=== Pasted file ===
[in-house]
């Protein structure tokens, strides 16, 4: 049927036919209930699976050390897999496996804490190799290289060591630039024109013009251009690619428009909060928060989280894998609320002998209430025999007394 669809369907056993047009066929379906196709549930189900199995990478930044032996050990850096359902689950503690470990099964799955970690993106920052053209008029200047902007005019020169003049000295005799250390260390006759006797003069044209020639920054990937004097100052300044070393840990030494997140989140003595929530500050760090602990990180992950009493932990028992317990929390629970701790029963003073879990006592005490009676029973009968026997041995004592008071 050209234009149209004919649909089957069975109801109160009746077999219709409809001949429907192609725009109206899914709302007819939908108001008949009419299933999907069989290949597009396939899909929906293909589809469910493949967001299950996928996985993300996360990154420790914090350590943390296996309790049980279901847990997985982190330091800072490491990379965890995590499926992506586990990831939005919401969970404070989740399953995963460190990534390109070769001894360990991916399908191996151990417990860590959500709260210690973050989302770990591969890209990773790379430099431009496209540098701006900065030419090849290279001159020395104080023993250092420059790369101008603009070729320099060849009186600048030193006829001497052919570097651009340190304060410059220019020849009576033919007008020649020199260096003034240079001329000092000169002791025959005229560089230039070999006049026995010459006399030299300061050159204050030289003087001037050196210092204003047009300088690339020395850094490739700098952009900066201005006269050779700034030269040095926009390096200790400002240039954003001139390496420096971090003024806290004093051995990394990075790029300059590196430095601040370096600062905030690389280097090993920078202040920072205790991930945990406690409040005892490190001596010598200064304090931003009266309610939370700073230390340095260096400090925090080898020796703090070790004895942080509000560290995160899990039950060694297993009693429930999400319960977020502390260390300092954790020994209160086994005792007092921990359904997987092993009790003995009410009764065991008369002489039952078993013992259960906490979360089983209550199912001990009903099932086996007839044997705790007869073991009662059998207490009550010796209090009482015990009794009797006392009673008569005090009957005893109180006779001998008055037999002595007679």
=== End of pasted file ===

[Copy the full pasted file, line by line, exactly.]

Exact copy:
[in-house]
């Protein structure tokens, strides 16, 4: 049927036919209930699976050390897999496996804490190799290289060591630039024109013009251009690619428009909060928060989280894998609320002998209430025999007394 669809369907056993047009066929379906196709549930189900199995990478930044032996050990850096359902689950503690470990099964799955970690993106920052053209008029200047902007005019020169003049000295005799250390260390006759006797003069044209020639920054990937004097100052300044070393840990030494997140989140003595929530500050760090602990990180992950009493932990028992317990929390629970701790029963003073879990006592005490009676029973009968026997041995004592008071 050209234009149209004919649909089957069975109801109160009746077999219709409809001949429907192609725009109206899914709302007819939908108001008949009419299933999907069989290949597009396939899909929906293909589809469910493949967001299950996928996985993300996360990154420790914090350590943390296996309790049980279901847990997985982190330091800072490491990379965890995590499926992506586990990831939005919401969970404070989740399953995963460190990534390109070769001894360990991916399908191996151990417990860590959500709260210690973050989302770990591969890209990773790379430099431009496209540098701006900065030419090849290279001159020395104080023993250092420059790369101008603009070729320099060849009186600048030193006829001497052919570097651009340190304060410059220019020849009576033919007008020649020199260096003034240079001329000092000169002791025959005229560089230039070999006049026995010459006399030299300061050159204050030289003087001037050196210092204003047009300088690339020395850094490739700098952009900066201005006269050779700034030269040095926009390096200790400002240039954003001139390496420096971090003024806290004093051995990394990075790029300059590196430095601040370096600062905030690389280097090993920078202040920072205790991930945990406690409040005892490190001596010598200064304090931003009266309610939370700073230390340095260096400090925090080898020796703090070790004895942080509000560290995160899990039950060694297993009693429930999400319960977020502390260390300092954790020994209160086994005792007092921990359904997987092993009790003995009410009764065991008369002489039952078993013992259960906490979360089983209550199912001990009903099932086996007839044997705790007869073991009662059998207490009550010796209090009482015990009794009797006392009673008569005090009957005893109180006779001998008055037999002595007679």